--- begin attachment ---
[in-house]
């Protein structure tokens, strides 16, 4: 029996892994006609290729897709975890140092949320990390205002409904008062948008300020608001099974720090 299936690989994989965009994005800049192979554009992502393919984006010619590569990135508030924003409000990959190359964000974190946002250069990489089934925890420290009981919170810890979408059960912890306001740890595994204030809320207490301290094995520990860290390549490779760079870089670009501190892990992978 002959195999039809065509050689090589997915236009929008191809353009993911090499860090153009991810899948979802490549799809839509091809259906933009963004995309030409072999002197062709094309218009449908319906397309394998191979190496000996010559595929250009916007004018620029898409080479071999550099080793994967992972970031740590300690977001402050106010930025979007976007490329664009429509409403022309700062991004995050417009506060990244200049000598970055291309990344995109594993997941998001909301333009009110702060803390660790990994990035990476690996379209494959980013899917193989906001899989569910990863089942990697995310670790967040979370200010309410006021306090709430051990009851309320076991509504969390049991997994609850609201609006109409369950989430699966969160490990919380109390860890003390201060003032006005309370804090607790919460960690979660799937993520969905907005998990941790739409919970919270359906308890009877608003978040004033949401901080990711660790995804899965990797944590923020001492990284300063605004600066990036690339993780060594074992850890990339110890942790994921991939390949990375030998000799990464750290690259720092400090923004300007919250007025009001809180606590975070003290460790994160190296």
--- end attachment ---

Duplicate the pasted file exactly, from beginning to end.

[in-house]
């Protein structure tokens, strides 16, 4: 029996892994006609290729897709975890140092949320990390205002409904008062948008300020608001099974720090 299936690989994989965009994005800049192979554009992502393919984006010619590569990135508030924003409000990959190359964000974190946002250069990489089934925890420290009981919170810890979408059960912890306001740890595994204030809320207490301290094995520990860290390549490779760079870089670009501190892990992978 002959195999039809065509050689090589997915236009929008191809353009993911090499860090153009991810899948979802490549799809839509091809259906933009963004995309030409072999002197062709094309218009449908319906397309394998191979190496000996010559595929250009916007004018620029898409080479071999550099080793994967992972970031740590300690977001402050106010930025979007976007490329664009429509409403022309700062991004995050417009506060990244200049000598970055291309990344995109594993997941998001909301333009009110702060803390660790990994990035990476690996379209494959980013899917193989906001899989569910990863089942990697995310670790967040979370200010309410006021306090709430051990009851309320076991509504969390049991997994609850609201609006109409369950989430699966969160490990919380109390860890003390201060003032006005309370804090607790919460960690979660799937993520969905907005998990941790739409919970919270359906308890009877608003978040004033949401901080990711660790995804899965990797944590923020001492990284300063605004600066990036690339993780060594074992850890990339110890942790994921991939390949990375030998000799990464750290690259720092400090923004300007919250007025009001809180606590975070003290460790994160190296």